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Dreaming on the “Chitlin' Circuit”

Pictured here are Robert (Dutch) and Zerita (Rio) after a night of dancing at the Dreamland Ballroom located at Little Rock, Arkansas's, West 9th Street. It was once a vibrant, African-American business and entertainment district very similar to Black Wall Street in the Greenwood district. By the 1930s, Dreamland was firmly established as a stop on the "Chitlin Circuit," which showcased regional and national African-American bands and stage shows. This piece of history was also host to local musicians, dances, socials, concerts and sporting events. As you can see, the happy couple is “dressed to the nines;” which was the only way black people stepped out in those days. Zerita was quite fashionable; in fact, she and my aunts had a reputation as being sharp dressers. They shopped at M.M. Cohn’s basement (the basement was open to colored folk,) and many people admired their wardrobes. They looked well-to-do despite their modest earnings.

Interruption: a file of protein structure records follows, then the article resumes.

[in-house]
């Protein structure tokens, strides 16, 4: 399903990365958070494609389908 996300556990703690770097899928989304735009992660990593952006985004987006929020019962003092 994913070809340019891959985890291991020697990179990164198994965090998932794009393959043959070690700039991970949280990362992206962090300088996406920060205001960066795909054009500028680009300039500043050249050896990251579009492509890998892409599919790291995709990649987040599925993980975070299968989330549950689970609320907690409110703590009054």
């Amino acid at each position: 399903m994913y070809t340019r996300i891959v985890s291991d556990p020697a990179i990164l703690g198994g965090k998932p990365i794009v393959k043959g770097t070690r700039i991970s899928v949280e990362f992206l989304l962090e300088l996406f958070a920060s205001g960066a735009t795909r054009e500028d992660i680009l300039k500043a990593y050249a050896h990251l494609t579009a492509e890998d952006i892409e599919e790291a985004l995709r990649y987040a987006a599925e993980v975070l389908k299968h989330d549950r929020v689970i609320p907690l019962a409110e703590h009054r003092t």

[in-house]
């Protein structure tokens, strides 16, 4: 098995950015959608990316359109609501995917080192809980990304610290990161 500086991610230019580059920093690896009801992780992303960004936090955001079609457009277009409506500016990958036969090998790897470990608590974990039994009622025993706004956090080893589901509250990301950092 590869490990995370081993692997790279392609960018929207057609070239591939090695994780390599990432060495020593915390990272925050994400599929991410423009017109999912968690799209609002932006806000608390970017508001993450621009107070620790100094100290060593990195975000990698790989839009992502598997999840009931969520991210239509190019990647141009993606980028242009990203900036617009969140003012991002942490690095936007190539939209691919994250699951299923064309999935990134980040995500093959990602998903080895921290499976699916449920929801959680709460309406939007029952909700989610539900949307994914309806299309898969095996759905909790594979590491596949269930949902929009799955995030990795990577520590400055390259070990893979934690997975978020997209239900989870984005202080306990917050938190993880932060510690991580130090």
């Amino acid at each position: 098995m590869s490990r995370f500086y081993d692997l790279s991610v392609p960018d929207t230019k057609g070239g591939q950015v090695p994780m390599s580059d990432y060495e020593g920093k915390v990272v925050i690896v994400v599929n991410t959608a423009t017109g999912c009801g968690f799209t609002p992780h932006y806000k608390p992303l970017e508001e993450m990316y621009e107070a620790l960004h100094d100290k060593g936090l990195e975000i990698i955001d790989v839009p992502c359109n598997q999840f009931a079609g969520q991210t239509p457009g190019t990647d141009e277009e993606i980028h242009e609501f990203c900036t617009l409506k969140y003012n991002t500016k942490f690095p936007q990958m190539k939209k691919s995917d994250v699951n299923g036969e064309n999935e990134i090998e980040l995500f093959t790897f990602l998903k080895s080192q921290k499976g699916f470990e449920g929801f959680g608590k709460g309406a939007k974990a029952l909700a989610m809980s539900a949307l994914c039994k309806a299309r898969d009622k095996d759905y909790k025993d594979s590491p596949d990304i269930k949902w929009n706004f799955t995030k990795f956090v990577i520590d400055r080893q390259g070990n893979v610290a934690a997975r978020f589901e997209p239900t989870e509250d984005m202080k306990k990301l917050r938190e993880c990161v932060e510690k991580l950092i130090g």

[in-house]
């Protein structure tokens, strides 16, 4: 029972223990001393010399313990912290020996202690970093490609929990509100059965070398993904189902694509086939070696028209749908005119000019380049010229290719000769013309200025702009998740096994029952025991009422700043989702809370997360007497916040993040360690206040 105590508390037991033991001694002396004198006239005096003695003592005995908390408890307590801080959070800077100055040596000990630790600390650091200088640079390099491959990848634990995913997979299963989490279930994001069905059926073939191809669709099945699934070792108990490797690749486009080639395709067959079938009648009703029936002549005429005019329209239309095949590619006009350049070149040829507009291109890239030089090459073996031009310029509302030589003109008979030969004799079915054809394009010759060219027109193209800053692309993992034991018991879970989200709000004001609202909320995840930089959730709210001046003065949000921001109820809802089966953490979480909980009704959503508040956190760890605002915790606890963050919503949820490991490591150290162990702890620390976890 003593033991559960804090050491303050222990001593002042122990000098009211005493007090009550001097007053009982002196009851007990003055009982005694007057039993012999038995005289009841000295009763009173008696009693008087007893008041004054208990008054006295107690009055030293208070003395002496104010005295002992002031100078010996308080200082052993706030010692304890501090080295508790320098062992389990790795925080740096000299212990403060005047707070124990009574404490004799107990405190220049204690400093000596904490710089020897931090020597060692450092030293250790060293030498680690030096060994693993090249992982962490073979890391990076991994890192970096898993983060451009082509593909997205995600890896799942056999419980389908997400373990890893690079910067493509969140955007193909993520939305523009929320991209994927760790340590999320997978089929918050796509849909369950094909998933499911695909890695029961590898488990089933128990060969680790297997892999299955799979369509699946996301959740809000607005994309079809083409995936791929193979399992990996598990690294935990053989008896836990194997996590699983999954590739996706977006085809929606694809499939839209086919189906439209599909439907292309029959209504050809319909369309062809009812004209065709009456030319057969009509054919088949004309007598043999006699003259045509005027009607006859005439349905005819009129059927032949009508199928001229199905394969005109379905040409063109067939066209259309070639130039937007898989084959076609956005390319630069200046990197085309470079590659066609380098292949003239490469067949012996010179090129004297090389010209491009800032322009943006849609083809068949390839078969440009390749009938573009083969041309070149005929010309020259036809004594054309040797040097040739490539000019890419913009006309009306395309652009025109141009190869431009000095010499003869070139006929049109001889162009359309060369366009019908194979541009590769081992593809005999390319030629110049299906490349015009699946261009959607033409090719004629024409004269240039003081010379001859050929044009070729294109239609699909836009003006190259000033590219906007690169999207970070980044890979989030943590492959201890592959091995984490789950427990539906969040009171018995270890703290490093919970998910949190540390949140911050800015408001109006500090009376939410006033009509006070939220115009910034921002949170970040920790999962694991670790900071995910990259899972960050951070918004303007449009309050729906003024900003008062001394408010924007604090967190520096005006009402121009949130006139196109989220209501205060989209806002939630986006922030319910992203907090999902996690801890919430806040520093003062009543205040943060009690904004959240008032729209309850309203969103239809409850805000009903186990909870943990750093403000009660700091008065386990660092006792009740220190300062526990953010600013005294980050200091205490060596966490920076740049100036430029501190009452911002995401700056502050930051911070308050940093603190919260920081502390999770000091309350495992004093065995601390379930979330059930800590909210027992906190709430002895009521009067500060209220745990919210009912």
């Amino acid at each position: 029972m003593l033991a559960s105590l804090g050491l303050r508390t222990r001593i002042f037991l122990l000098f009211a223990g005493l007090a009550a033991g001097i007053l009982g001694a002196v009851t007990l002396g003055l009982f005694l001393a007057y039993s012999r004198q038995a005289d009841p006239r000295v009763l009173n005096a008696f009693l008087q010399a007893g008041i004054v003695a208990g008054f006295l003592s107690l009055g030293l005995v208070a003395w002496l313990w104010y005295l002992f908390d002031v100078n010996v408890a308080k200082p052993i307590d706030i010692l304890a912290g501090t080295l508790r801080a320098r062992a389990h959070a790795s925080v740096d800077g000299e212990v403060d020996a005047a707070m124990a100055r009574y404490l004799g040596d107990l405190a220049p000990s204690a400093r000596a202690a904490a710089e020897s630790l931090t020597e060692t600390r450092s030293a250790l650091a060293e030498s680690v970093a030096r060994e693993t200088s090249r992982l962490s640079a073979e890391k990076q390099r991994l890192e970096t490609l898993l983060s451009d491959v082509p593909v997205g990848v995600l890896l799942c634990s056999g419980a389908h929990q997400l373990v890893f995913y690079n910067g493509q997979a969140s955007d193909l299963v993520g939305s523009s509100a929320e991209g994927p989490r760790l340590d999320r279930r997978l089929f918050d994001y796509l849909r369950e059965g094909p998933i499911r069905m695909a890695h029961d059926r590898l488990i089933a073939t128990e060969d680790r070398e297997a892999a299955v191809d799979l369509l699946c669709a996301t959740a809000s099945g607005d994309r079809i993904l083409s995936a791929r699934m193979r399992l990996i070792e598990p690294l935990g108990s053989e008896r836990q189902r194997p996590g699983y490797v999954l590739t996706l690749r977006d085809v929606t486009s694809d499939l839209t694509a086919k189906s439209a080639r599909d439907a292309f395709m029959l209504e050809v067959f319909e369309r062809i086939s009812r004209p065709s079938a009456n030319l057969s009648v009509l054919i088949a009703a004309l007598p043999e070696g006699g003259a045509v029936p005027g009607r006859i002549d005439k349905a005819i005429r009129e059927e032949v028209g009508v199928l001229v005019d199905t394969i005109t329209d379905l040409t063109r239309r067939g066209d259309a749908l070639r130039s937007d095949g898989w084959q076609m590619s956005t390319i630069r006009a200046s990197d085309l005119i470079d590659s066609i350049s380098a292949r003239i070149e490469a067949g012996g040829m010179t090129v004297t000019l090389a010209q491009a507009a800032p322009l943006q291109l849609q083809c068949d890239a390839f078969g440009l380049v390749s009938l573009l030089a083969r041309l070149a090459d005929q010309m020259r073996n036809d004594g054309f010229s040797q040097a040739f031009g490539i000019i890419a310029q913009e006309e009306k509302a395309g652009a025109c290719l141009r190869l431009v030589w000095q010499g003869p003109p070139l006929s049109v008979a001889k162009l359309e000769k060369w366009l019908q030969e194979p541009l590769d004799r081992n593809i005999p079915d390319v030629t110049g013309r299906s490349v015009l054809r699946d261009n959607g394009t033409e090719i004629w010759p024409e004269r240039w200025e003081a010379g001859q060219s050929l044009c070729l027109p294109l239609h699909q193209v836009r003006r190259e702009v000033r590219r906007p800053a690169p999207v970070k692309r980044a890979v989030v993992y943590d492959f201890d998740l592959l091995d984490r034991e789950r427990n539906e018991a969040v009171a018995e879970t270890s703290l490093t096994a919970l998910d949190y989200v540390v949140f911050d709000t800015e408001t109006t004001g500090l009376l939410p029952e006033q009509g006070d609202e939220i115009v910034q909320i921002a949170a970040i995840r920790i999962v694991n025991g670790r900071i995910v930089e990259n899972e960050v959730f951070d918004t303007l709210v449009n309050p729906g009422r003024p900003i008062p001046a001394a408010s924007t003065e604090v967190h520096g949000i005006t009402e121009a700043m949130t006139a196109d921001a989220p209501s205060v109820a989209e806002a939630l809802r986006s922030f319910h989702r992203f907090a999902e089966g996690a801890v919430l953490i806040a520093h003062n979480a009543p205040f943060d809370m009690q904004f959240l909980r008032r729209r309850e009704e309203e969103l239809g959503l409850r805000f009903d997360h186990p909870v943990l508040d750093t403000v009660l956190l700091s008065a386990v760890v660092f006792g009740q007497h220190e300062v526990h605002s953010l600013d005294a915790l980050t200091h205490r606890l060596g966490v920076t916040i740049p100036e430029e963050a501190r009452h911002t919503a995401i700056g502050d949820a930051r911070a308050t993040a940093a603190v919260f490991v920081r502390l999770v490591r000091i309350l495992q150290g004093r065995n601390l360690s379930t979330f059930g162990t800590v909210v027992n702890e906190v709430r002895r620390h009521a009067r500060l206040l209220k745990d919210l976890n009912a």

So much so, in fact, that a jealous neighbor once buried a chicken in my grandparents’ yard as form of curse. My granddaddy, a comedic type of guy, told me that if he knew about that chicken being there when it first happened, he would have dug it up and fried it (laughing out loud).

Zerita opened a flea-market booth and sold those clothes for a fraction of the cost—sometimes, giving them away to anyone who couldn’t afford to purchase them.



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